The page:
Earthing: Embodying Future Consciousness
Here we are –From Parable of the Talents by Octavia E. Butler
Earthing is about connecting in a material, tactile and embodied way to the energy of the earth. It demands a shift in consciousness to really feel the ground beneath one’s naked feet, to truly touch the earth with bare soles and to experience earth-energy flow through one’s body – it is a reminder; a humbling awareness of the ecosystems that make our existence possible. Sensorial mindfulness requires a shift in consciousness: tactile connection, sonic attuning and olfactory attentiveness to the elements around us and an awareness of our presence as part of the elements (in both taxonomies of four1 and five2 identified elements) and, that we are not separate from it but constitute it.
Denise Ferreira da Silva describes The Entangled World as “neither the cause nor the effect of relations involving separate existants, but the uncertain condition under which everything that exists is a singular expression of each and every actual-virtual other existant.”3
Her description is one of ontoepistemological entanglement that gives way to the embodiment of future consciousness.
There is no endFrom Parable of the Sower by Octavia E. Butler
To what a living world
Will demand of you.
Each of the five discrete projects in the Earthing group are separate, different but entangled through the procedural processes of creative explorations that were undertaken through reading, writing, sharing of audio and visual sequences and through discussion of artistic processes. The five researcher-practitioners Lisa Walder; Marie Louise Juul Søndergaard; Stacy Lo; Vanessa Graf and Belén Cerezo have tended to the future with care for each other by sharing memories of places, through speculation on planetary events and fabulating the future of and through earthly elements. By attending to the fragility of the complex biosystems of co-existence they create an imaginatively lush growth of foliage,a haven of outgrowths: roots and shoots, mechanical trees from technological wastes and ways for water, travel through space and of journeys to places that awaken new consciousnesses.
It is a garden of micro-species that show the “other-worldly” in this world. It demands new configurations of looking and seeing to grasp the massive impact of minute organisms for our future existences as Marie Louise Juul Søndergaard’s I moss you shows. Lisa Walder’s Oscillating as many, just as one makes these organisms tactile through clay models projected in rescaled relations while Vanessa Graf’s Radicle territory uses technical networks to root the garden of computer parts that sprout mechanical shoots. In Vital Fluids, Stacy Lo allows a momentary soaring through the skies as a glimpse of space exploration while Belén Cerezo recalls a grounded search for a literary consciousness that forms the Notes for the persistence of things.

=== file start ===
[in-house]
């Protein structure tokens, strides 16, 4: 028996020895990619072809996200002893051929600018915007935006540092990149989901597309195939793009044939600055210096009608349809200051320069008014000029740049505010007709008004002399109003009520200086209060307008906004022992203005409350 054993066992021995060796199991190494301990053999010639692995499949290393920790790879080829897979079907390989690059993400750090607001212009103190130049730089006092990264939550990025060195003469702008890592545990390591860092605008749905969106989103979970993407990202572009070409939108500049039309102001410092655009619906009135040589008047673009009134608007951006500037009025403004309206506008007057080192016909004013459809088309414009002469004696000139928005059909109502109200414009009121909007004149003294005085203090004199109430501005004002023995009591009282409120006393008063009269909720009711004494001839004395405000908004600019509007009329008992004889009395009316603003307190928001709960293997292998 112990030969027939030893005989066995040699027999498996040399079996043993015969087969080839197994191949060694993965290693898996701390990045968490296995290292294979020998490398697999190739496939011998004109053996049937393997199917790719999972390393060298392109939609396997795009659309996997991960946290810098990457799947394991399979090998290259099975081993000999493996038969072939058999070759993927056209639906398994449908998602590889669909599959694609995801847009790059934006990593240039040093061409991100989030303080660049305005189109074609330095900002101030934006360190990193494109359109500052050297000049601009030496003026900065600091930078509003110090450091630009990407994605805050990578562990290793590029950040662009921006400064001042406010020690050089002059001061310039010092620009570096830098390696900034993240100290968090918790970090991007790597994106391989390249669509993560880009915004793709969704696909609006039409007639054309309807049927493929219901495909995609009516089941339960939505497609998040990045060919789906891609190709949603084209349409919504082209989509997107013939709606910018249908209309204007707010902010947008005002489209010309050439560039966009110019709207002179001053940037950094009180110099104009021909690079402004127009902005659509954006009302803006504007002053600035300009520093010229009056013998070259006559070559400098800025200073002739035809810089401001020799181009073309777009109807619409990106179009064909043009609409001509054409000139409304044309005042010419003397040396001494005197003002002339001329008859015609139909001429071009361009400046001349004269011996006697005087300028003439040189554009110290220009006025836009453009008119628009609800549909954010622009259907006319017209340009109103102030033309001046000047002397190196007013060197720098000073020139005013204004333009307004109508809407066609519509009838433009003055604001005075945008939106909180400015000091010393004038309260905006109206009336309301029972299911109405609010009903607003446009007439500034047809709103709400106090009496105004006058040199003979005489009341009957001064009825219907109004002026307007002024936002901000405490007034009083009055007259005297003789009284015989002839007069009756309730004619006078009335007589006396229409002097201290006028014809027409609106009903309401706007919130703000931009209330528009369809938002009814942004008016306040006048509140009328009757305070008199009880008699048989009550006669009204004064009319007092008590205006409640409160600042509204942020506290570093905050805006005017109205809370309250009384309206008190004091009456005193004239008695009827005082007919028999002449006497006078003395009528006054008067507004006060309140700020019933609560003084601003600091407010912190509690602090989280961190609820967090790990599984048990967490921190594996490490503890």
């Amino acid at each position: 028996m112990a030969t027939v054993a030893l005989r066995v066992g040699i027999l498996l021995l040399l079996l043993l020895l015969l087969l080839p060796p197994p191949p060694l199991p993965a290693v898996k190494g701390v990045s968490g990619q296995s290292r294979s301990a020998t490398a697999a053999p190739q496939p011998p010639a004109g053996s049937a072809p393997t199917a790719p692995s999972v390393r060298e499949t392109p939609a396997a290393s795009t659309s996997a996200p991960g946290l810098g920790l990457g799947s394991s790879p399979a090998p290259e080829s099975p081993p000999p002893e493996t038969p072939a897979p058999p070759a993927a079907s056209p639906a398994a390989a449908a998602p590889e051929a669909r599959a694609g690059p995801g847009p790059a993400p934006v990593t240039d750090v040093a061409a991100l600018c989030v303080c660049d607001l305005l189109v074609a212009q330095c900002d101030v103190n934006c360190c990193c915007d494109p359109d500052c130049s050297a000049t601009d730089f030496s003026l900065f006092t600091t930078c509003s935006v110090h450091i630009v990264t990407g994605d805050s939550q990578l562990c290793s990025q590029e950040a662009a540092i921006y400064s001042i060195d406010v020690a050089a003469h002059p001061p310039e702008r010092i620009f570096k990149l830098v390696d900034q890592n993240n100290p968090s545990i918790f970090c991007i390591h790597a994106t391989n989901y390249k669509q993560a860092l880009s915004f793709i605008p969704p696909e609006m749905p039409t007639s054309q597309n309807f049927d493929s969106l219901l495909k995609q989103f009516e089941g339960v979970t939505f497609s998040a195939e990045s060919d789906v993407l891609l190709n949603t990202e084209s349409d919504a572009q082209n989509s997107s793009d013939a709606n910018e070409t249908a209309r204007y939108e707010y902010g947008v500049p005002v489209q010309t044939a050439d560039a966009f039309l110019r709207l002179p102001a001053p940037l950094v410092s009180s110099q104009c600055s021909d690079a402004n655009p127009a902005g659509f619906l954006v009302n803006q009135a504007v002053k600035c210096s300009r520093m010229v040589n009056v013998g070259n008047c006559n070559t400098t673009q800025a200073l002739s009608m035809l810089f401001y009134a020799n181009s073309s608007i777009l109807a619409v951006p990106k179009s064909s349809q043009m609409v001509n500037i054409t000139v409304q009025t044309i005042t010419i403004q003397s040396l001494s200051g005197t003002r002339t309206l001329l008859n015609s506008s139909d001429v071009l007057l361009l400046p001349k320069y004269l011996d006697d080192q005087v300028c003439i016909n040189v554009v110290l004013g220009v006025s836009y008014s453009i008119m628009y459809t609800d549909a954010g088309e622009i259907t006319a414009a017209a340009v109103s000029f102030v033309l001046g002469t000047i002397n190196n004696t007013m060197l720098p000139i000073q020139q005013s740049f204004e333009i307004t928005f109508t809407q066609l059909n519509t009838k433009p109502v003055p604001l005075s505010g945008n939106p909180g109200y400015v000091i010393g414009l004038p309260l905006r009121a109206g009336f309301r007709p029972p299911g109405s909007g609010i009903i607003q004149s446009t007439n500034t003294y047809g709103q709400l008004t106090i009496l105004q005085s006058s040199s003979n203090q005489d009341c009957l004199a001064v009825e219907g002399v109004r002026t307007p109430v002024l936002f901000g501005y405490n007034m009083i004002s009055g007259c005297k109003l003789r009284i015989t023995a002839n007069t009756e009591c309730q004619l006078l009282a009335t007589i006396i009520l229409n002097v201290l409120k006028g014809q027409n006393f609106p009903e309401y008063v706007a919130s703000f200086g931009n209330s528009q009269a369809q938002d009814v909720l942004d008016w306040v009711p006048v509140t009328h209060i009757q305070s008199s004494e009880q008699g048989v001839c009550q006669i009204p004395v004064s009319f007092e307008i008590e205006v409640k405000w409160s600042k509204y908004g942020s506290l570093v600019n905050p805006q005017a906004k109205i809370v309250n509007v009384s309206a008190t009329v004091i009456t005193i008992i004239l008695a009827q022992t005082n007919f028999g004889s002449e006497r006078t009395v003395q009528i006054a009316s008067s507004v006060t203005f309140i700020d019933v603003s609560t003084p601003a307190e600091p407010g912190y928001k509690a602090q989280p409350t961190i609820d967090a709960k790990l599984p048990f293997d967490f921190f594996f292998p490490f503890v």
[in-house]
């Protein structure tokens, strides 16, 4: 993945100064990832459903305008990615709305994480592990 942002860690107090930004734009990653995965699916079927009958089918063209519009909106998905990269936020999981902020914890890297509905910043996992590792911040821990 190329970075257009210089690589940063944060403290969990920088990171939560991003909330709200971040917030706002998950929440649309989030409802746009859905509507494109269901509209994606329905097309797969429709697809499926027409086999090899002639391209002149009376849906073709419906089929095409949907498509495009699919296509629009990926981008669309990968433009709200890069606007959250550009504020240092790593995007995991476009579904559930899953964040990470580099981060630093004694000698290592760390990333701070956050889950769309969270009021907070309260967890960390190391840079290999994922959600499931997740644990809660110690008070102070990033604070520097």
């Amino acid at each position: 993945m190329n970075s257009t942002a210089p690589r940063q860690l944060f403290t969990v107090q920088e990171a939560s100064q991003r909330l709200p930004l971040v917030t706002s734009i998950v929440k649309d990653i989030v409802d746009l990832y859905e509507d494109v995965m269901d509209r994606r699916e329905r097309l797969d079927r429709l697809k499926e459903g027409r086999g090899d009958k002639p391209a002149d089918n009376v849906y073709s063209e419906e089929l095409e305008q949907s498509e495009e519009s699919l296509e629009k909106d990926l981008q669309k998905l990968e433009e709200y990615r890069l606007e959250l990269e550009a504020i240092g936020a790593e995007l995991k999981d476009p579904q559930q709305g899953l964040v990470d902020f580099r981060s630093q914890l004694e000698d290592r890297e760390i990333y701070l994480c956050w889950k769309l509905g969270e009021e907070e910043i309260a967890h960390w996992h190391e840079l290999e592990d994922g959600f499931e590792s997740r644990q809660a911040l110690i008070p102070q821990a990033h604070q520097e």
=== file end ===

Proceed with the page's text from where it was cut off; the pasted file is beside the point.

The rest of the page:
1 The first is drawn from a western reference of elements; solid (earth), liquid (water), gas (air), and plasma (fire).
2 See Stacy Lo, The Five Element-Movements:
“Chinese philosophers have a different idea of the ultimate elements comprising the cosmos from their Greek counterparts.
The early fifth-century BCE philosopher Empedocles from Acragas (modern-day Sicily) pioneered the theory of Four Elements (or Roots)—Air, Water, Earth and Fire—along with two opposing forces—Love and Strife—that bring change to the structure of Nature.
Plato and Aristotle accepted the Four-Element theory in their pursuit of truth, with Aristotle introducing a fifth element of aether as an uncorruptible, heavenly substance.
The conceptual basis of Yin and Yang is developed in tandem with the Chinese thought of Five Elements—Wood, Fire, Earth, Metal and Water. The cornerstone of Taoist philosophy, Yinyang depicts a nature defined by the complementariness and interconnectedness of seemingly contrary forces such as dark and light, negative and positive, feminine and masculine.
For Empedocles, every living organism—human, animal and plant alike—consisted of varying quantities of the Four Roots determined either by Love or Strife. The material-based Four Roots is in contrast with the Chinese Five Elements which, in more precise terms, are more akin to Phases or Movements. The Five Elements are not only in a state of constant change but also always generating or counteracting one another. For example, while Water normally nourishes Wood, Wood could deplete Water, yet it could feed Fire, it stabilizes Earth and moves Metal. Fire bears Earth—think of a volcanic eruption—but it could burn Wood, melt Metal, evaporate Water. While philosophical, the Chinese concept of Five Elements is widely applied in much of East Asia’s everyday life, including practices of fengshui (geomancy), medicine, music and martial arts.”
3 “On Difference Without Separability”, text by Denise Ferreira da Silva for the catalogue of the 32a São Paulo Art Biennial, “Incerteza viva”
Earthing: Embodying Future Consciousness, Jyoti Mistry © 2022
Background image by Lisa Walder © 2022